How Magento Generates Form Keys

Published: February 12, 2018

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As a follow up to my recent article “How Magento Generates Admin Secret URL Keys” I’ve decided to take a look at yet another mechanism Magento uses to protect against CSRF attacks…form keys. In this post we’ll dig into Magento’s core code to understand how exactly, they are generated in both Magento 1 and Magento 2.

How It Works

Magento 2

NOTE: This below is based on the Magento 2 code base as of version 2.2.2.

The code responsible for generating form keys can be found in Magento\Framework\Data\Form\FormKey::getFormKey(). Here’s the method in its entirely.

/**
 * Retrieve Session Form Key
 *
 * @return string A 16 bit unique key for forms
 */
public function getFormKey()
{
    if (!$this->isPresent()) {
        $this->set($this->mathRandom->getRandomString(16));
    }
    return $this->escaper->escapeHtmlAttr($this->session->getData(self::FORM_KEY));
}

The comment tells us the form key will be a 16 bit unique string. But how specifically is it generated? For that we need to look at Magento\Framework\Math\Random::getRandomString()

/**
 * Get random string
 *
 * @param int $length
 * @param null|string $chars
 * @return string
 * @throws \Magento\Framework\Exception\LocalizedException
 */
public function getRandomString($length, $chars = null)
{
    $str = '';
    if (null === $chars) {
        $chars = self::CHARS_LOWERS . self::CHARS_UPPERS . self::CHARS_DIGITS;
    }

    if (function_exists('openssl_random_pseudo_bytes')) {
        // use openssl lib if it is installed
        for ($i = 0, $lc = strlen($chars) - 1; $i < $length; $i++) {
            $bytes = openssl_random_pseudo_bytes(PHP_INT_SIZE);
            $hex = bin2hex($bytes); // hex() doubles the length of the string
            $rand = abs(hexdec($hex) % $lc); // random integer from 0 to $lc
            $str .= $chars[$rand]; // random character in $chars
        }
    } elseif ($fp = @fopen('/dev/urandom', 'rb')) {
        // attempt to use /dev/urandom if it exists but openssl isn't available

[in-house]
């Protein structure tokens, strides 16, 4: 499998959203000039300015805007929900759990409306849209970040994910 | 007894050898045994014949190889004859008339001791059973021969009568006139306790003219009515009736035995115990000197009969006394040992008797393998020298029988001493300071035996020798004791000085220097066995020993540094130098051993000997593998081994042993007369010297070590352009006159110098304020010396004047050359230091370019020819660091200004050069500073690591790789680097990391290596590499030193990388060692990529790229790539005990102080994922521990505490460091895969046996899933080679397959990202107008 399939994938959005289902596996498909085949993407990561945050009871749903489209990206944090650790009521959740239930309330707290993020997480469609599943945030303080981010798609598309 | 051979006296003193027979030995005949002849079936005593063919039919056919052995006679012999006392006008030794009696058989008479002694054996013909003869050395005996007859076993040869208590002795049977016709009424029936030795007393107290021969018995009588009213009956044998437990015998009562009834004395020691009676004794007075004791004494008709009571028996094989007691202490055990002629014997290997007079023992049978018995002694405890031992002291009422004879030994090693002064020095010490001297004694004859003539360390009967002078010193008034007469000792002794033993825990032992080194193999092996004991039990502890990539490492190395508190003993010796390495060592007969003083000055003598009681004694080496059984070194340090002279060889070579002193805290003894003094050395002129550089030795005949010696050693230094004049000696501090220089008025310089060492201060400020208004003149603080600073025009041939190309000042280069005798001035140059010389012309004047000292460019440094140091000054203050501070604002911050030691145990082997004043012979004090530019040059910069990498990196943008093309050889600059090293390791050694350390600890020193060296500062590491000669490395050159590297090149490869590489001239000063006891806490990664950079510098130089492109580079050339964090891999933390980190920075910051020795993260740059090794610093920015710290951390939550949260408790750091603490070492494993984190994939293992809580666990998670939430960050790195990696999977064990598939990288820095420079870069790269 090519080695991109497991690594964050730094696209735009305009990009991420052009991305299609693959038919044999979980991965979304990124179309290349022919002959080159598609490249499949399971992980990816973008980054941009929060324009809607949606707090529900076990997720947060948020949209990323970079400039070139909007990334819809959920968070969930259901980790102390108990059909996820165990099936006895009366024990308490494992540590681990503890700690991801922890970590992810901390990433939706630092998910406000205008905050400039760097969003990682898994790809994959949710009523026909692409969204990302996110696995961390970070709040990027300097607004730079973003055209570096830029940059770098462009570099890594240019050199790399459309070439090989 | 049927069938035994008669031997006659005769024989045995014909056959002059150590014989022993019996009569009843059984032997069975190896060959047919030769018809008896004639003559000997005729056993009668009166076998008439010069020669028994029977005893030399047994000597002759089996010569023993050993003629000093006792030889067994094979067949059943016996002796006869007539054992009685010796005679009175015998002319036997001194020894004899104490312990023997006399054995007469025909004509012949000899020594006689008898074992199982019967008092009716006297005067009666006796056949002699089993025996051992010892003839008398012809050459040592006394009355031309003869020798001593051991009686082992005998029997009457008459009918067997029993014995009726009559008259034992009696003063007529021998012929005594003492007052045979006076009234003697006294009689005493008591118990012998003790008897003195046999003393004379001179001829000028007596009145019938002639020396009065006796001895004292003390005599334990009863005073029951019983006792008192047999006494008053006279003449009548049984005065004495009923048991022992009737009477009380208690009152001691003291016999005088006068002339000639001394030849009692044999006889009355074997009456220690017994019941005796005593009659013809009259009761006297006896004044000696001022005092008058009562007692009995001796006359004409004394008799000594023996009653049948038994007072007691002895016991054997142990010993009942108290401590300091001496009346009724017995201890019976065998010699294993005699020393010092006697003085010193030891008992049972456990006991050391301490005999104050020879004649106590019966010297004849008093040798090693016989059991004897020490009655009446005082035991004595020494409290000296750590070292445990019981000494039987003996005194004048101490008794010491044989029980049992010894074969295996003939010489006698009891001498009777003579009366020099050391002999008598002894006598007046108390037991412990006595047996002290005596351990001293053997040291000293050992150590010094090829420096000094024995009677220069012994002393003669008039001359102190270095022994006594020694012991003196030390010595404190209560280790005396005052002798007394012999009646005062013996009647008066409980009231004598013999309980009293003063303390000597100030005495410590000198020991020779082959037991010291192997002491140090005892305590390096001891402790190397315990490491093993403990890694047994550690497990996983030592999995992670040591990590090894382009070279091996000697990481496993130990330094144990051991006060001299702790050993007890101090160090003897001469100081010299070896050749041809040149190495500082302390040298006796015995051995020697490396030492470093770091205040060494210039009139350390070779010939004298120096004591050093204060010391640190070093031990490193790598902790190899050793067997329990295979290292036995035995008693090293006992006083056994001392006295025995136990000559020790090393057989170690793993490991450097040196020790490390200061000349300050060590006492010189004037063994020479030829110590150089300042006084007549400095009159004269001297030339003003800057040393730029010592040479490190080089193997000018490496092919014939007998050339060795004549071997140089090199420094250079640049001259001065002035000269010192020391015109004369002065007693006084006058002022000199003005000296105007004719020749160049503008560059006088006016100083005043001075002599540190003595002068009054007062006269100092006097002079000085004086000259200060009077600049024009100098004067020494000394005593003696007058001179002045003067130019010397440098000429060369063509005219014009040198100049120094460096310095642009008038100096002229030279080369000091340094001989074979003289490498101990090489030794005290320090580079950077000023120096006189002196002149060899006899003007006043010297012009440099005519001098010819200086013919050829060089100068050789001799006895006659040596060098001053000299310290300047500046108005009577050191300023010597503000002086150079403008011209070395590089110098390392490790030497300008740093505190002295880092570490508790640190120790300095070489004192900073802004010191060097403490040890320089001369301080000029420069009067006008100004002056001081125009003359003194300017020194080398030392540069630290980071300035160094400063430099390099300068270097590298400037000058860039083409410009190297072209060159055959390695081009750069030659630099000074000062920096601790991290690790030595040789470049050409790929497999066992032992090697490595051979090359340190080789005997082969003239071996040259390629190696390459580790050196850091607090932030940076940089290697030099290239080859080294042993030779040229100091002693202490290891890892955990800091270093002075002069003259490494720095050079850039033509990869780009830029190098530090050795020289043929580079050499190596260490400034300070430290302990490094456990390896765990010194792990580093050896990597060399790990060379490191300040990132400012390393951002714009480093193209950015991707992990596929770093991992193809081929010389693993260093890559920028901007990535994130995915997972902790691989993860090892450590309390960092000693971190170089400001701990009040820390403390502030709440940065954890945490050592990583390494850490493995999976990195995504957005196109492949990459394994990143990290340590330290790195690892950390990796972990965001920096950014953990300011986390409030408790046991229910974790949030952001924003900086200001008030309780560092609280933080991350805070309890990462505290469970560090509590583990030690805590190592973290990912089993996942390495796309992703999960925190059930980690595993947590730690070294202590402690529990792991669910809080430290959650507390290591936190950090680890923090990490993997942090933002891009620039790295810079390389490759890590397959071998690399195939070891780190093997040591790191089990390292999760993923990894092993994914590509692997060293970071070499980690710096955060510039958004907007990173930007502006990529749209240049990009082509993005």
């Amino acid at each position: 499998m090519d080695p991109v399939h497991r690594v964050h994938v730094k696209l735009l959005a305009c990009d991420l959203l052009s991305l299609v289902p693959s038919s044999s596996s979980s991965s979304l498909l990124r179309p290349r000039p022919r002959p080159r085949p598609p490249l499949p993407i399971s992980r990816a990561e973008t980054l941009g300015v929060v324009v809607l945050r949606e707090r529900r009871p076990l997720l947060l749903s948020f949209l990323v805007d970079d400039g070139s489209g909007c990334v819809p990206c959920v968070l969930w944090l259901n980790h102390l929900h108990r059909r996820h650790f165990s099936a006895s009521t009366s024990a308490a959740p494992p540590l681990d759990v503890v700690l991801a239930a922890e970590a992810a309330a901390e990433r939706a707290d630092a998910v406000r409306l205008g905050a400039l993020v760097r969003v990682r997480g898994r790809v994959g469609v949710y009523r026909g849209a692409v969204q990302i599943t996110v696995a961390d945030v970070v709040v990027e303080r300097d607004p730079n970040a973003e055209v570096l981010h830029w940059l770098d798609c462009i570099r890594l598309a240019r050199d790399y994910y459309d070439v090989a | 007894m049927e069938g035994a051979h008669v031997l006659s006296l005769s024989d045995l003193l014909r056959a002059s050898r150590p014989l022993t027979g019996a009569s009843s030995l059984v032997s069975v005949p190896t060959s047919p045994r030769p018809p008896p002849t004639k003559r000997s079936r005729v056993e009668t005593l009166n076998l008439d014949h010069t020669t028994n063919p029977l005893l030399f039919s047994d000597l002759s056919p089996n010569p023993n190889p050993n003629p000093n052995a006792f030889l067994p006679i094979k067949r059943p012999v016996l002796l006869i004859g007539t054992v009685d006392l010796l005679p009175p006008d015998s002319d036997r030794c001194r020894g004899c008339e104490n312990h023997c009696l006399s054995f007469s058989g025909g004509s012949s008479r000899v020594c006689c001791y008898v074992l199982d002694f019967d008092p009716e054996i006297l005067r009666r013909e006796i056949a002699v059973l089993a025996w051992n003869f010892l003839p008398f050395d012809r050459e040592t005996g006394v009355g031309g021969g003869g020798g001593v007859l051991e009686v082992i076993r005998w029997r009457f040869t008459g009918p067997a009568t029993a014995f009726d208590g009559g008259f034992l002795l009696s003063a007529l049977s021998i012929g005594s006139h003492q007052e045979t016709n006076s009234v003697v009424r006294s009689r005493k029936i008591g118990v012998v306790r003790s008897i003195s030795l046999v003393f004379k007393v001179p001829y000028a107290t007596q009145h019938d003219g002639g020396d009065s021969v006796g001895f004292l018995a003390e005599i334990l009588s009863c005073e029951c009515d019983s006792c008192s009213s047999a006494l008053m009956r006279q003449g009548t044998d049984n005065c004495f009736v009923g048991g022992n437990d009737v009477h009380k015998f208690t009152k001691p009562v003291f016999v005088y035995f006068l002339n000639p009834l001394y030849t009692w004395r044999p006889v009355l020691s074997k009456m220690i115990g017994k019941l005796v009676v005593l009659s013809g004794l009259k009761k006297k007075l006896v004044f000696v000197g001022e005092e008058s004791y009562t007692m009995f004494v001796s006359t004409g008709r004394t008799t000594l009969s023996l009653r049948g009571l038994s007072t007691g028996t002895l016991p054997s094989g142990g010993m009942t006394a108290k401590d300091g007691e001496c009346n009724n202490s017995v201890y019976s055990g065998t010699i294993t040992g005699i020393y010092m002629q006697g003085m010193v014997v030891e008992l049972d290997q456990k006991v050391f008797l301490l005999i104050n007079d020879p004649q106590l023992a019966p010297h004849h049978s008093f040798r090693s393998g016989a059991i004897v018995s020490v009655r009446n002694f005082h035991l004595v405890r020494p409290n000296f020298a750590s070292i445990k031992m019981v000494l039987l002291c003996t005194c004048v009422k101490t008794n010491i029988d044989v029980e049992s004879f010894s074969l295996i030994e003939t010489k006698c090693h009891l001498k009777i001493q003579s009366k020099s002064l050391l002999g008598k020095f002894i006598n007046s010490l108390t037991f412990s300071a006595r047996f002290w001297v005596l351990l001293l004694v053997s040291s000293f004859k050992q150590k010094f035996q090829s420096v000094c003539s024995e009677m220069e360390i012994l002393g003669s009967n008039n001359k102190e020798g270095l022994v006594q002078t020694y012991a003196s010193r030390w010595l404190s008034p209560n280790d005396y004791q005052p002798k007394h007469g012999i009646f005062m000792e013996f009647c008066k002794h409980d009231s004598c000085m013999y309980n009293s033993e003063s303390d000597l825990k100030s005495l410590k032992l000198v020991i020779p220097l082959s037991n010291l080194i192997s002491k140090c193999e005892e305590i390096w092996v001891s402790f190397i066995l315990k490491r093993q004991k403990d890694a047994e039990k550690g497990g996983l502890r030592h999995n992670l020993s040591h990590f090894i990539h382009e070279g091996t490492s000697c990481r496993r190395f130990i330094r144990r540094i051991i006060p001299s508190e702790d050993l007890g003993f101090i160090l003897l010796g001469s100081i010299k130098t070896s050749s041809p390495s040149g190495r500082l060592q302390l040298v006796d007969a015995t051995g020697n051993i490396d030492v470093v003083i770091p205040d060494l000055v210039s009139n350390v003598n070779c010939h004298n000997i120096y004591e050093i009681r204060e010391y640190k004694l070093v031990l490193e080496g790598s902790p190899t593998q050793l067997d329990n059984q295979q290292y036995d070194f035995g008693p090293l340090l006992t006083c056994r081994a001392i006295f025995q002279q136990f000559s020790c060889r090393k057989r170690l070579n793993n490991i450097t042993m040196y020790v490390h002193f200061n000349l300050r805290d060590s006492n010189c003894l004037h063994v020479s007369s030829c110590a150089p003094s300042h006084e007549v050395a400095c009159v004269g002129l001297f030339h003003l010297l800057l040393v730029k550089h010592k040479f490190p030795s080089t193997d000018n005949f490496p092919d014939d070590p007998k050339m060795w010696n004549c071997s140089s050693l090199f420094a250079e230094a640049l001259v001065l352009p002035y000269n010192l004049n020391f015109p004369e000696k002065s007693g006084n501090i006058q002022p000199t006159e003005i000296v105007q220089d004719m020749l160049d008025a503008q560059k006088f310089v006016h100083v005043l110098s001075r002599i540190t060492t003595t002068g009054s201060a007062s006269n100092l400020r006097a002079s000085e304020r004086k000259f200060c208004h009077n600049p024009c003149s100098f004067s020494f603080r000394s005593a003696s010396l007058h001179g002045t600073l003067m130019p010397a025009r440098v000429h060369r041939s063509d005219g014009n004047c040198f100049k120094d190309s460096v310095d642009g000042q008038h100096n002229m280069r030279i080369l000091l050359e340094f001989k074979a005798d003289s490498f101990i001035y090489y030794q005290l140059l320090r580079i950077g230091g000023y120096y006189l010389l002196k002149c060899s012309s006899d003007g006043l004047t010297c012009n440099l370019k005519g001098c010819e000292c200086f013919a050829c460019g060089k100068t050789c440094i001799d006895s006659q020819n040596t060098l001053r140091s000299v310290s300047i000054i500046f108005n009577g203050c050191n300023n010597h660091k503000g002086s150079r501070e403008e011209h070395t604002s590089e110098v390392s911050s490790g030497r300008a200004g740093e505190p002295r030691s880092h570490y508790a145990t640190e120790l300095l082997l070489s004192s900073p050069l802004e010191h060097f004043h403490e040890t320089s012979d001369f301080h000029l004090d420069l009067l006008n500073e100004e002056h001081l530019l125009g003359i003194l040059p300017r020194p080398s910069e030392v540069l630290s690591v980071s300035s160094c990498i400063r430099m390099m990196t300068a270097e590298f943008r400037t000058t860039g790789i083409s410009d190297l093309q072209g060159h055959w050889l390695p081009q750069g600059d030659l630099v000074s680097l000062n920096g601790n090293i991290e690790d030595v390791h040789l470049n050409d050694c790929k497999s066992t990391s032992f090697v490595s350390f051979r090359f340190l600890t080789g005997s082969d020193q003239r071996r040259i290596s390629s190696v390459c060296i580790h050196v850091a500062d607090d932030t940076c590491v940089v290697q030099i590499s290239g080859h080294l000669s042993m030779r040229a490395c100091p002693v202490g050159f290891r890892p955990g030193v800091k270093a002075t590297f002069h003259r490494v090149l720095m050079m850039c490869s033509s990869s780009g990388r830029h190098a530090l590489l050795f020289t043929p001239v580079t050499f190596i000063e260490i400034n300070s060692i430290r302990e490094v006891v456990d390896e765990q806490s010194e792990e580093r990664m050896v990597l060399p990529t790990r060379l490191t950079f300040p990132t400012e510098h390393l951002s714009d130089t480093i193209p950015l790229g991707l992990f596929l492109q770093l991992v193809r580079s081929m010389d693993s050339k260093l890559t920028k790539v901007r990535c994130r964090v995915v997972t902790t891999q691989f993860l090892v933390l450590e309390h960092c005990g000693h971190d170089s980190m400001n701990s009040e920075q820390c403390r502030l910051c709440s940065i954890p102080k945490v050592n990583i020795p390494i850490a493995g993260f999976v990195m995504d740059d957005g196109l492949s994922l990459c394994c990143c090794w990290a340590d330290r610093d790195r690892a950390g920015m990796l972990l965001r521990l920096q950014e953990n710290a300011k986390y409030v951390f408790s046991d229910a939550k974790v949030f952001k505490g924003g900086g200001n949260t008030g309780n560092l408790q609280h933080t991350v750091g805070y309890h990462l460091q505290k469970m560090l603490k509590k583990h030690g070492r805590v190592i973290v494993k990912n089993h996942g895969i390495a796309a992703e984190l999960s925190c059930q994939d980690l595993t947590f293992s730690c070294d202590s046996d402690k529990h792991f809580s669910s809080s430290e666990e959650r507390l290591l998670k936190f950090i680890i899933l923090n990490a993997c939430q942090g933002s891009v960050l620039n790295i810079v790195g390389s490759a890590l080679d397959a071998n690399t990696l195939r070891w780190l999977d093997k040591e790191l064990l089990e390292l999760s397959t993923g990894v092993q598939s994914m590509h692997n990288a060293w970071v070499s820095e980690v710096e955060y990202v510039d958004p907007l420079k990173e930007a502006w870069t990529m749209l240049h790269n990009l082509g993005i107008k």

for ($i = 0, $lc = strlen($chars) - 1; $i < $length; $i++) {
            $bytes = @fread($fp, PHP_INT_SIZE);
            $hex = bin2hex($bytes); // hex() doubles the length of the string
            $rand = abs(hexdec($hex) % $lc); // random integer from 0 to $lc
            $str .= $chars[$rand]; // random character in $chars
        }
        fclose($fp);
    } else {
        throw new \Magento\Framework\Exception\LocalizedException(
            new \Magento\Framework\Phrase("Please make sure you have 'openssl' extension installed")
        );
    }

    return $str;
}

Randomness is always tricky. We can see that Magento first tries to use openssl_random_pseudo_bytes and falls back OS level generation if not available via /dev/urandom.

Magento 1

NOTE: This below is based on the Magento 1 code base as of version 1.9.3.7.

In Magento 1, form key generation happens in Mage_Core_Model_Session::getFormKey

/**
 * Retrieve Session Form Key
 *
 * @return string A 16 bit unique key for forms
 */
public function getFormKey()
{
    if (!$this->getData('_form_key')) {
        $this->renewFormKey();
    }
    return $this->getData('_form_key');
}

Again, it’s a unique 16 bit string. But where does it come from this time?

Mage_Core_Model_Session::renewFormKey() simply does the following…

/**
 * Creates new Form key
 */
public function renewFormKey()
{
    $this->setData('_form_key', Mage::helper('core')->getRandomString(16));
}

So we need to check Mage_Core_Helper_Data::getRandomString()

public function getRandomString($len, $chars = null)
{
    if (is_null($chars)) {
        $chars = self::CHARS_LOWERS . self::CHARS_UPPERS . self::CHARS_DIGITS;
    }
    for ($i = 0, $str = '', $lc = strlen($chars)-1; $i < $len; $i++) {
        $str .= $chars[mt_rand(0, $lc)];
    }
    return $str;
}

We can see here that mt_rand is used. In other words, Magento 1 uses a lesser grade of randomness to generate form keys than exists in Magento 2.

Max Chadwick Hi, I'm Max!

I'm a software developer who mainly works in PHP, but also dabbles in Ruby and Go. Technical topics that interest me are monitoring, security and performance.

During the day I solve challenging technical problems at Something Digital where I mainly work with the Magento platform. I also blog about tech, work on open source and hunt for bugs.

If you'd like to get in touch with me the best way is on Twitter.